• synonyms


[fahyuh r-room, -roo m]
noun Nautical.
  1. a chamber in which the boilers of a steam vessel are fired.
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Origin of fireroom

1830–40; Americanism
Also called stokehold, stokehole.


  1. Also stoke·hold [stohk-hohld] /ˈstoʊkˌhoʊld/. fireroom.
  2. a hole in a furnace through which the fire is stoked.
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Origin of stokehole

First recorded in 1650–60; stoke1 + hole
Dictionary.com Unabridged Based on the Random House Unabridged Dictionary, © Random House, Inc. 2018

Examples from the Web for stokehold

Historical Examples of stokehold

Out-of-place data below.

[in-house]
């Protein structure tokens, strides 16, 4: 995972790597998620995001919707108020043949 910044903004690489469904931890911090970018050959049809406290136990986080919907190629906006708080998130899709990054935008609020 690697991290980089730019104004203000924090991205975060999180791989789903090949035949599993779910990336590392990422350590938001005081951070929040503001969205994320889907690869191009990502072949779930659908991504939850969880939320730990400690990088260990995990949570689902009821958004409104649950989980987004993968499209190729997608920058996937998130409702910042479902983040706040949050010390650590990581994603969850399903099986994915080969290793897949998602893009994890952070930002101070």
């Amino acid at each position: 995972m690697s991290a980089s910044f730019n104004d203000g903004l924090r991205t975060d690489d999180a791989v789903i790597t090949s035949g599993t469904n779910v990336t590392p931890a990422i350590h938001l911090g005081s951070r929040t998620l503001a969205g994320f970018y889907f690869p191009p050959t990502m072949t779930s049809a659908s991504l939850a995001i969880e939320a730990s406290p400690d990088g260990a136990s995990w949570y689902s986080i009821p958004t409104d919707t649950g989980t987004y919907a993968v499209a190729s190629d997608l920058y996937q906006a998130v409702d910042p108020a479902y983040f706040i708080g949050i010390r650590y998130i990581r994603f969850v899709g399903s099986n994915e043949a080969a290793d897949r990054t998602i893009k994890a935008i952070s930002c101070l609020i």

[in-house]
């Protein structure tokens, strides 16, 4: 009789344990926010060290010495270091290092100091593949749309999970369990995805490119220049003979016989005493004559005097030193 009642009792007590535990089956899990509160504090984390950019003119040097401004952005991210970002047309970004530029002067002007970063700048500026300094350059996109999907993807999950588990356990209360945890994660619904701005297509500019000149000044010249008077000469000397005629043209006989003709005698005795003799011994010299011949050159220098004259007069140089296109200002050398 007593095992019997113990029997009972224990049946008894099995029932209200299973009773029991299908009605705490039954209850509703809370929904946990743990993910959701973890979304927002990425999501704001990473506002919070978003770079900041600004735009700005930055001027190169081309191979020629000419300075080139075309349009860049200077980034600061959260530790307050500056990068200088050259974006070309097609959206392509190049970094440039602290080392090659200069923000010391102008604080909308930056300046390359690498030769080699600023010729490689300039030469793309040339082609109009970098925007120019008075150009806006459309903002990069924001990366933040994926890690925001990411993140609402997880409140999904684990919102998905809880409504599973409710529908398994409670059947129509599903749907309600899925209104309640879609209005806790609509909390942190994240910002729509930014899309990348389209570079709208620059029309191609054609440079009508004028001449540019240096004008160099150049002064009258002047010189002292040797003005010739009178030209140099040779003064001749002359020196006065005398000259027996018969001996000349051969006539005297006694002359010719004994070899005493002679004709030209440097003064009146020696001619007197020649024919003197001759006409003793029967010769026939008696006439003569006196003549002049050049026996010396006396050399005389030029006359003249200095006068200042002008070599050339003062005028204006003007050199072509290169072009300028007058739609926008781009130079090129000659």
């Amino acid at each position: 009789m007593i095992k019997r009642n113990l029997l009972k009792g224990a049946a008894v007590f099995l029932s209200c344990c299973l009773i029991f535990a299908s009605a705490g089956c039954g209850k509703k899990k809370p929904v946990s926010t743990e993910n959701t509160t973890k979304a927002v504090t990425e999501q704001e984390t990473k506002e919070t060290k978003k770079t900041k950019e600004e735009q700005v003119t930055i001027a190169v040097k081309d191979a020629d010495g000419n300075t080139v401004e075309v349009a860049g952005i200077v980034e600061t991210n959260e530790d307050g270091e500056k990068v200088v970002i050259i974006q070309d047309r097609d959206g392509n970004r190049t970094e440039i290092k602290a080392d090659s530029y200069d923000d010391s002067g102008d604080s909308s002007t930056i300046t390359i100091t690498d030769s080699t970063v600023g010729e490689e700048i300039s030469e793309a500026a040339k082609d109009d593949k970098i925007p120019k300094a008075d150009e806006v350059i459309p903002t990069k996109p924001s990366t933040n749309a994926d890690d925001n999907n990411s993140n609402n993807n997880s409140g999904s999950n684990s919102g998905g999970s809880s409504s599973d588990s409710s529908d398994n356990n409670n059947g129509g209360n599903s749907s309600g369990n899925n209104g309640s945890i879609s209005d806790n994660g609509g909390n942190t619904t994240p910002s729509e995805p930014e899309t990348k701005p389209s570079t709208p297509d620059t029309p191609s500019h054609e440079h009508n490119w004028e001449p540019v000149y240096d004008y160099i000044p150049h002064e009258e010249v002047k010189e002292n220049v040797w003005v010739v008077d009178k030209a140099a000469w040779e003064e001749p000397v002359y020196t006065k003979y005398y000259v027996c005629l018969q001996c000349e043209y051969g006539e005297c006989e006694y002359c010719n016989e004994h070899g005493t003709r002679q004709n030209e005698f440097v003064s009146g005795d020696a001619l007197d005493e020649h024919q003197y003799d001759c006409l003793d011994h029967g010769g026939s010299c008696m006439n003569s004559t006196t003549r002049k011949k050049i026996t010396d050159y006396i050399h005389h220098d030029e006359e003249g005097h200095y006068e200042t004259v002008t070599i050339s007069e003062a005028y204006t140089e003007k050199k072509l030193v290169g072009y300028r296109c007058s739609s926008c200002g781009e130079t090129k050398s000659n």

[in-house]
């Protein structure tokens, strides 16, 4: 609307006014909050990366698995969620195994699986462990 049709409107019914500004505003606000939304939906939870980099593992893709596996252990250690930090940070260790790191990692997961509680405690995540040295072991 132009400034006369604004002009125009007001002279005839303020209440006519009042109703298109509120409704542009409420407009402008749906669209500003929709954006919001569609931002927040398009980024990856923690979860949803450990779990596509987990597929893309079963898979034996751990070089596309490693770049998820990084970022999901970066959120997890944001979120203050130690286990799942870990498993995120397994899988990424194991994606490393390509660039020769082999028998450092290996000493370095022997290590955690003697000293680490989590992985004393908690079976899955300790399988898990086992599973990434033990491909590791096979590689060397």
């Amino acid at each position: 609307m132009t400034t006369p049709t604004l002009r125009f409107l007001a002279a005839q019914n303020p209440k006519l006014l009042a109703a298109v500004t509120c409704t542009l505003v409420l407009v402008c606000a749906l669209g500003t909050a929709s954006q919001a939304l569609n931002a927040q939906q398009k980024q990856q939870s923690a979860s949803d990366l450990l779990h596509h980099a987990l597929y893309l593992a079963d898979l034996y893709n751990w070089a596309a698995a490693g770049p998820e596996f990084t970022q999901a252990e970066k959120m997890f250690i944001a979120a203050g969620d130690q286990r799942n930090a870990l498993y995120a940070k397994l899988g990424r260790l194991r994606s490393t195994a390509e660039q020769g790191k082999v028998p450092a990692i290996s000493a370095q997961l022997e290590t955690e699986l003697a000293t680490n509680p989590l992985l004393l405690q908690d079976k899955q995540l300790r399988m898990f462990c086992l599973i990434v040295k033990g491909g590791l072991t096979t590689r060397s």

• We got the men and they went off to the stokehold, frightened and raging.

    The Harmsworth Magazine, v. 1, 1898-1899, No. 2


  • An awful racket, of iron things falling, came from the stokehold.


    Joseph Conrad

  • They penetrated the decks, they bored their way even to the stokehold.

  • "The stokehold's the only place on board where you will be safe," she said, somewhat uncertainly.

    The White Blackbird

    Hudson Douglas

  • Drunkenness reigned supreme in saloon, stokehold, and forecastle.

    The Log of a Sea-Waif

    Frank T. Bullen

British Dictionary definitions for stokehold


noun nautical
  1. a coal bunker for a ship's furnace
  2. the hold for a ship's boilers; fire room
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  1. another word for stokehold
  2. a hole in a furnace through which it is stoked
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Collins English Dictionary - Complete & Unabridged 2012 Digital Edition © William Collins Sons & Co. Ltd. 1979, 1986 © HarperCollins Publishers 1998, 2000, 2003, 2005, 2006, 2007, 2009, 2012